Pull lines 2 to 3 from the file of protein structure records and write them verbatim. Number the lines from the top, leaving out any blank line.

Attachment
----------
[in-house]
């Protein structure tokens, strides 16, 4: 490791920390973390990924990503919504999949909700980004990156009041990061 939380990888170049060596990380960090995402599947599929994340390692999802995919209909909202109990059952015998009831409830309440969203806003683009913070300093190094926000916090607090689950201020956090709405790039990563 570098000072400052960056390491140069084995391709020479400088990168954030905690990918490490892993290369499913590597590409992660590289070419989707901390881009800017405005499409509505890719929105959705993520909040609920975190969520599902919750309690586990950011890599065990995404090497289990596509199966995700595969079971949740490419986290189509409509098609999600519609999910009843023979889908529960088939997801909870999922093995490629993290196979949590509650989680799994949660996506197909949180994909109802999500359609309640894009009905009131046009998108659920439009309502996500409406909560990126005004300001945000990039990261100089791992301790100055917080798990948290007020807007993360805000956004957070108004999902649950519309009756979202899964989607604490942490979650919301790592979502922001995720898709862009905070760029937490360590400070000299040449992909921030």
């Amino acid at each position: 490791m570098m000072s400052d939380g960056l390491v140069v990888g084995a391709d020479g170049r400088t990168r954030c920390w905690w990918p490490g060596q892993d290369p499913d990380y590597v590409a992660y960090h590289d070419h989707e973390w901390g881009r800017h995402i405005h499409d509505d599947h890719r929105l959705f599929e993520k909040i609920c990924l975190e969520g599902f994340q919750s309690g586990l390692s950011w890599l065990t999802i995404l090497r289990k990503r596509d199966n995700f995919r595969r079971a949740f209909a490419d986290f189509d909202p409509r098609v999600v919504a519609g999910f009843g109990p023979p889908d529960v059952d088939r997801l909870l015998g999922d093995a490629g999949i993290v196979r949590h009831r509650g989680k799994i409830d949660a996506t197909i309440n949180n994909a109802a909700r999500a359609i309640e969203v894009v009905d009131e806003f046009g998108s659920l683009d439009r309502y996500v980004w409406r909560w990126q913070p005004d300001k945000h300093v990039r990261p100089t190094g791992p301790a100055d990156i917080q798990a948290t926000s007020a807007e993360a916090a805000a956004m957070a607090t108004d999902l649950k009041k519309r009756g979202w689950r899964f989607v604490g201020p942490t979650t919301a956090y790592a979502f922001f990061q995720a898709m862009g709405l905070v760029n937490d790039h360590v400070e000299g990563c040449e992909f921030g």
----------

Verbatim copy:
């Protein structure tokens, strides 16, 4: 490791920390973390990924990503919504999949909700980004990156009041990061 939380990888170049060596990380960090995402599947599929994340390692999802995919209909909202109990059952015998009831409830309440969203806003683009913070300093190094926000916090607090689950201020956090709405790039990563 570098000072400052960056390491140069084995391709020479400088990168954030905690990918490490892993290369499913590597590409992660590289070419989707901390881009800017405005499409509505890719929105959705993520909040609920975190969520599902919750309690586990950011890599065990995404090497289990596509199966995700595969079971949740490419986290189509409509098609999600519609999910009843023979889908529960088939997801909870999922093995490629993290196979949590509650989680799994949660996506197909949180994909109802999500359609309640894009009905009131046009998108659920439009309502996500409406909560990126005004300001945000990039990261100089791992301790100055917080798990948290007020807007993360805000956004957070108004999902649950519309009756979202899964989607604490942490979650919301790592979502922001995720898709862009905070760029937490360590400070000299040449992909921030």
């Amino acid at each position: 490791m570098m000072s400052d939380g960056l390491v140069v990888g084995a391709d020479g170049r400088t990168r954030c920390w905690w990918p490490g060596q892993d290369p499913d990380y590597v590409a992660y960090h590289d070419h989707e973390w901390g881009r800017h995402i405005h499409d509505d599947h890719r929105l959705f599929e993520k909040i609920c990924l975190e969520g599902f994340q919750s309690g586990l390692s950011w890599l065990t999802i995404l090497r289990k990503r596509d199966n995700f995919r595969r079971a949740f209909a490419d986290f189509d909202p409509r098609v999600v919504a519609g999910f009843g109990p023979p889908d529960v059952d088939r997801l909870l015998g999922d093995a490629g999949i993290v196979r949590h009831r509650g989680k799994i409830d949660a996506t197909i309440n949180n994909a109802a909700r999500a359609i309640e969203v894009v009905d009131e806003f046009g998108s659920l683009d439009r309502y996500v980004w409406r909560w990126q913070p005004d300001k945000h300093v990039r990261p100089t190094g791992p301790a100055d990156i917080q798990a948290t926000s007020a807007e993360a916090a805000a956004m957070a607090t108004d999902l649950k009041k519309r009756g979202w689950r899964f989607v604490g201020p942490t979650t919301a956090y790592a979502f922001f990061q995720a898709m862009g709405l905070v760029n937490d790039h360590v400070e000299g990563c040449e992909f921030g």